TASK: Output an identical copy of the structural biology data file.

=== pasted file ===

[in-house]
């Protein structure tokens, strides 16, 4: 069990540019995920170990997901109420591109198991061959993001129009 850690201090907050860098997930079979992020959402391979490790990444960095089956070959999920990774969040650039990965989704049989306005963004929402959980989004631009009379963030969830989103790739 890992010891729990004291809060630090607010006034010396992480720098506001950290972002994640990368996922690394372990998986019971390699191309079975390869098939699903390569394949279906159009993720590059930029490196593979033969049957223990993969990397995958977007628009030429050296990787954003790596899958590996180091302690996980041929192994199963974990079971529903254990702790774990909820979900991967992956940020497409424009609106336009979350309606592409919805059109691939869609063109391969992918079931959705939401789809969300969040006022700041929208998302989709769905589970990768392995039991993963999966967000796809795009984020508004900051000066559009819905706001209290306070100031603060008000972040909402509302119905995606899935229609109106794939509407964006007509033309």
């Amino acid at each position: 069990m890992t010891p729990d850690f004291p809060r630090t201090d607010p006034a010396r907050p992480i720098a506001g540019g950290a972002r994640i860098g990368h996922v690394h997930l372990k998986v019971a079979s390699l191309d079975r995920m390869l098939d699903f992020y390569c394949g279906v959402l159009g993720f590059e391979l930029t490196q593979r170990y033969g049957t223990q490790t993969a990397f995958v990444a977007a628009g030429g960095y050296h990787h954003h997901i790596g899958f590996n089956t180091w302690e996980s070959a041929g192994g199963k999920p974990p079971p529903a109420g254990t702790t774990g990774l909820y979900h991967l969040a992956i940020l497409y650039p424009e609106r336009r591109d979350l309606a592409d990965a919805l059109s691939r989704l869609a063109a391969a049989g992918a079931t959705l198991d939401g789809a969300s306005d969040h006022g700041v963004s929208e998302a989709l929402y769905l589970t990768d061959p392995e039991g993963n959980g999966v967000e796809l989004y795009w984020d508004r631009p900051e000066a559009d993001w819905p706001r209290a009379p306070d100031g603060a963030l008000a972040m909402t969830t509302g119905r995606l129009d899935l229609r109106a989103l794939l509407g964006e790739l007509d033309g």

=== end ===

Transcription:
[in-house]
């Protein structure tokens, strides 16, 4: 069990540019995920170990997901109420591109198991061959993001129009 850690201090907050860098997930079979992020959402391979490790990444960095089956070959999920990774969040650039990965989704049989306005963004929402959980989004631009009379963030969830989103790739 890992010891729990004291809060630090607010006034010396992480720098506001950290972002994640990368996922690394372990998986019971390699191309079975390869098939699903390569394949279906159009993720590059930029490196593979033969049957223990993969990397995958977007628009030429050296990787954003790596899958590996180091302690996980041929192994199963974990079971529903254990702790774990909820979900991967992956940020497409424009609106336009979350309606592409919805059109691939869609063109391969992918079931959705939401789809969300969040006022700041929208998302989709769905589970990768392995039991993963999966967000796809795009984020508004900051000066559009819905706001209290306070100031603060008000972040909402509302119905995606899935229609109106794939509407964006007509033309």
């Amino acid at each position: 069990m890992t010891p729990d850690f004291p809060r630090t201090d607010p006034a010396r907050p992480i720098a506001g540019g950290a972002r994640i860098g990368h996922v690394h997930l372990k998986v019971a079979s390699l191309d079975r995920m390869l098939d699903f992020y390569c394949g279906v959402l159009g993720f590059e391979l930029t490196q593979r170990y033969g049957t223990q490790t993969a990397f995958v990444a977007a628009g030429g960095y050296h990787h954003h997901i790596g899958f590996n089956t180091w302690e996980s070959a041929g192994g199963k999920p974990p079971p529903a109420g254990t702790t774990g990774l909820y979900h991967l969040a992956i940020l497409y650039p424009e609106r336009r591109d979350l309606a592409d990965a919805l059109s691939r989704l869609a063109a391969a049989g992918a079931t959705l198991d939401g789809a969300s306005d969040h006022g700041v963004s929208e998302a989709l929402y769905l589970t990768d061959p392995e039991g993963n959980g999966v967000e796809l989004y795009w984020d508004r631009p900051e000066a559009d993001w819905p706001r209290a009379p306070d100031g603060a963030l008000a972040m909402t969830t509302g119905r995606l129009d899935l229609r109106a989103l794939l509407g964006e790739l007509d033309g």